Millennials are an entirely different beast. They have different needs and expectations in the workplace. So instead of guessing what’s on their workplace wish list, we asked them.
Respect Their Time
Time and time again, the term flexibility keeps getting associated with millennials. In fact, a study by Viacom pointed out that 81% believe they should make their own hours at work.
Brandon Seymour from Beymour Consulting explains, “As a millennial, I put a high value on flexibility. I've never been a fan of the strict nine-to-five workday. Some days I come in early, some days I come in late, some days I leave early, and some days I leave late. Ultimately, productivity is all that matters. If I'm getting my work done and meeting — while hopefully exceeding — my employers' expectations, then in and out times shouldn't be so much of a concern, especially for salaried positions. I think that in and out times are necessary to establish structure in the workplace, and they should be adhered to within reason. But in my opinion, companies should offer more wiggle room for employees.”
Kat Haselkorn, New Media Manager at Go Fish Digital, says “I want bosses who respect my time and understand that I'm mature enough and responsible enough to get things done without anyone breathing down my neck.“
So give millennials some space. They might be young, but they’re an ambitious group, and they’ll get the job done.
John Jersin, CEO and Founder of Connectifier, believes that there’s a blurred line between professional and private life for this generation. “I am a millennial and I employ over a dozen other millennials, but I've worked with plenty of people in older generations now and before. There's no hard line between age groups, but the trend seems to be that more millennials expect a dynamic work environment where changes are made swiftly, but the people making changes are open to feedback from the team.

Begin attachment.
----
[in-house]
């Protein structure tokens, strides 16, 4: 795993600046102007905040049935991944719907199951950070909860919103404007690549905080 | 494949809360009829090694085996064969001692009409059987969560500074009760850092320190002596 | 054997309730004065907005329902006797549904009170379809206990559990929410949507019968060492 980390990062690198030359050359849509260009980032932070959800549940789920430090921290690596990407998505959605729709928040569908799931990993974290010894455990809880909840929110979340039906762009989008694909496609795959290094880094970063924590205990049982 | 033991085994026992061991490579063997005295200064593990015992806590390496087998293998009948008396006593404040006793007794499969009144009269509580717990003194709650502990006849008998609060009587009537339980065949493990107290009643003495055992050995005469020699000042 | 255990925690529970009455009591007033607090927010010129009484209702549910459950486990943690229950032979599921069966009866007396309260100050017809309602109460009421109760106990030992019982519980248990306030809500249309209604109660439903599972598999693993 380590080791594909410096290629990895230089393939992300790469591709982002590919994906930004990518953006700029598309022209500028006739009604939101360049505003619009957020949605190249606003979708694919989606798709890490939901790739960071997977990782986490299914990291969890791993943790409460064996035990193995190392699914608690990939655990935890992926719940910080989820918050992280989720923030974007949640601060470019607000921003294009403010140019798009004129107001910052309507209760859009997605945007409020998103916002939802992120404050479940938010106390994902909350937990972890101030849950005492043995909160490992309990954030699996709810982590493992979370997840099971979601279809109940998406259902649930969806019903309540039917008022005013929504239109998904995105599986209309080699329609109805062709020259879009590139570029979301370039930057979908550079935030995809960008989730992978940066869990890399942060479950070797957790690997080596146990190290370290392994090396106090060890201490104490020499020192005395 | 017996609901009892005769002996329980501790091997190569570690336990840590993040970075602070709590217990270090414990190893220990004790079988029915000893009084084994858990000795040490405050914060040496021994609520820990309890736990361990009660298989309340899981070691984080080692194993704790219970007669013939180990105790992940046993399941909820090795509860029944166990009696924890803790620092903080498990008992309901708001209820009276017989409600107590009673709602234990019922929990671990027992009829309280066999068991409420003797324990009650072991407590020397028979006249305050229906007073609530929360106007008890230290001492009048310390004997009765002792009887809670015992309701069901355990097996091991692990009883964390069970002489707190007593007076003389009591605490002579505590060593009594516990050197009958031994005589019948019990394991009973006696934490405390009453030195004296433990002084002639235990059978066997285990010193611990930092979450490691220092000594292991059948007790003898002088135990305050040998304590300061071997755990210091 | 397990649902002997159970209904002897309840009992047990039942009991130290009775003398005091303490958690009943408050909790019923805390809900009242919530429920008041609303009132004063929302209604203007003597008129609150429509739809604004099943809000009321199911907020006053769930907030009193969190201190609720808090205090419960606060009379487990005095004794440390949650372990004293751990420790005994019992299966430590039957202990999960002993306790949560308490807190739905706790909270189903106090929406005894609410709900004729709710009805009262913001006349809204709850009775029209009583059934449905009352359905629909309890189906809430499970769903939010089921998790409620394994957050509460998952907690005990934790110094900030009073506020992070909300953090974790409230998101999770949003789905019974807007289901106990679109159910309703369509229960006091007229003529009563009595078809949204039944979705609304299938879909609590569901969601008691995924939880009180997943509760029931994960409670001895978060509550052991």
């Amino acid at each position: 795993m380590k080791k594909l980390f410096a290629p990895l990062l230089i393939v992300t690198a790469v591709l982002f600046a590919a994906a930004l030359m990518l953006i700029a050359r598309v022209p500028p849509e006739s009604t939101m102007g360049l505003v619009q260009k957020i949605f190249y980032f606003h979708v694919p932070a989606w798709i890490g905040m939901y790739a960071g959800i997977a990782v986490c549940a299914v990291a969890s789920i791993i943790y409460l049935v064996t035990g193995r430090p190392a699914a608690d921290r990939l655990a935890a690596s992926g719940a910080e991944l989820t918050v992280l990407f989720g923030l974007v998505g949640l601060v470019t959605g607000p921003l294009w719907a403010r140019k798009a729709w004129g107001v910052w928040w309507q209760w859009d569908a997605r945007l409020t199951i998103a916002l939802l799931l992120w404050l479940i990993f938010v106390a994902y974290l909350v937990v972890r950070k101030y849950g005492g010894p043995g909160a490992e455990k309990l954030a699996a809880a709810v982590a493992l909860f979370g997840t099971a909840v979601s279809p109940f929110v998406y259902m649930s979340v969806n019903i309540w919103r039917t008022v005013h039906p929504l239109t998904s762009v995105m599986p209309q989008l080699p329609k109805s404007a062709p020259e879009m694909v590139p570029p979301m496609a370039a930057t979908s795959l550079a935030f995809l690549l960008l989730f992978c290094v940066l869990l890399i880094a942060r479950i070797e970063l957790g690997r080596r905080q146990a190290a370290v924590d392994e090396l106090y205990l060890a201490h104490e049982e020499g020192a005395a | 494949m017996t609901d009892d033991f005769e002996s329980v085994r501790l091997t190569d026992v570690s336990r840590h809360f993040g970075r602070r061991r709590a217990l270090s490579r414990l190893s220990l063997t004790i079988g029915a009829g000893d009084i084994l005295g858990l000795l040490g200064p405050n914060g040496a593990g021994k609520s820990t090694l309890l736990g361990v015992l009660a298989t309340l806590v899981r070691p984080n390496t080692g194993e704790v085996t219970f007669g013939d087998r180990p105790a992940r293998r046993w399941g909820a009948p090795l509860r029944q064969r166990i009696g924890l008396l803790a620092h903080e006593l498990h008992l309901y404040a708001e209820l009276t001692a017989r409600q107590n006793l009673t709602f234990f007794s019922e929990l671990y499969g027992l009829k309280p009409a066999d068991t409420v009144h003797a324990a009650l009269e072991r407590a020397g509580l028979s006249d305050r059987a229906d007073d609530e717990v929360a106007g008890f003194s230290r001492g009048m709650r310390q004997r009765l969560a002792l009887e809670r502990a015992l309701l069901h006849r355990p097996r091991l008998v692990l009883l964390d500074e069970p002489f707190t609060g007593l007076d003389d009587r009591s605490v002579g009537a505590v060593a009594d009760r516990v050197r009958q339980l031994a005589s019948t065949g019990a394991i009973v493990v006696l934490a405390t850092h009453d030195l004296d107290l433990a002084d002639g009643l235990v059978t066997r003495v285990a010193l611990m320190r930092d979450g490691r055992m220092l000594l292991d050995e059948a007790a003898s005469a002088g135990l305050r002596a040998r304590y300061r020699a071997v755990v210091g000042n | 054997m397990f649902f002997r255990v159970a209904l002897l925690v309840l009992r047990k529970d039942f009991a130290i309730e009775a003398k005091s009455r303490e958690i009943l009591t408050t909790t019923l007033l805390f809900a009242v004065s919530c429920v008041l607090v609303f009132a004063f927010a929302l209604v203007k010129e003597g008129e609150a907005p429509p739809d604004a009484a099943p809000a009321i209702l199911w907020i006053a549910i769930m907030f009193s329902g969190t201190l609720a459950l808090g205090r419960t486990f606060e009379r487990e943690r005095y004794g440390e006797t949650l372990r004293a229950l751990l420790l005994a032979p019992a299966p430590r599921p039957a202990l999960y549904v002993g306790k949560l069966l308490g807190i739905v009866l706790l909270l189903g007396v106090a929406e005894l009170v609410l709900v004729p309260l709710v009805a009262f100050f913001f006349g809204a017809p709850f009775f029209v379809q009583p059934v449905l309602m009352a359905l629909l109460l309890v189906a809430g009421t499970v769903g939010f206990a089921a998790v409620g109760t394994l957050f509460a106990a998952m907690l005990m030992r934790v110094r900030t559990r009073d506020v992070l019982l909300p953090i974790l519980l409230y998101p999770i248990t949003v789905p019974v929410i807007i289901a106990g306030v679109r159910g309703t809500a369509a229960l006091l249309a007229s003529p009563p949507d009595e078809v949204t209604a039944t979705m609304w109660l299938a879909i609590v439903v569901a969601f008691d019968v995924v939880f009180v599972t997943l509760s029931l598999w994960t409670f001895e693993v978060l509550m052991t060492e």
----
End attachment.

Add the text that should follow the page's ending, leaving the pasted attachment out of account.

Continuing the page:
“Whereas some older coworkers at previous companies drew a firmer line between their professional and social lives, millennials more often take their work home by default and, perhaps more strikingly, take their social lives to work. That is to say, people don't just expect to make friends at work; they expect social activities to take place at work. Whether it's offsite events, team lunches, or happy hours in the office, the workplace isn't just for work anymore. Younger people really expect to have fun in the office and to be on call at home. Overall, this seems to bring about a better sense of balance; humans work better when they are constantly engaged both professionally and socially as opposed to segregating their fulfillment of different needs into separate time slots.“
Another great difference between this generation and those previous is that there are certain expectations for communication styles.
Marketing Technologist at SEOcial Orun Bhuiyan tell us, “I'd rather be told all the details up front than receive fragmented communication.”
Jan Kreuzer, Marketing Director at Vanaia, says, “As a millennial, I want leaders at my workplace to understand that things have dramatically changed since they were rookies. That means admitting to oneself that the decades of experiences do not necessarily equal better understanding of the current state of our exponentially developing world. Now this is where we, the millennials, come in as the natives to this environment. A good leader will recognize their flaws and realize that without the millennials, the business will eventually become irrelevant. To tap into the value of millennials, a good leader will have to have a professional but laid-back managerial approach, a clear but nonauthoritarian communicational style, friendly and supportive relations, and, honestly, nerves of steel.“
There’s no avoiding millennials in the workplace. Sure, they have expectations that you’re not used to, but in the end, these expectations can actually improve the work environment. Flexibility, work-life balance, clear communication — who doesn’t want that?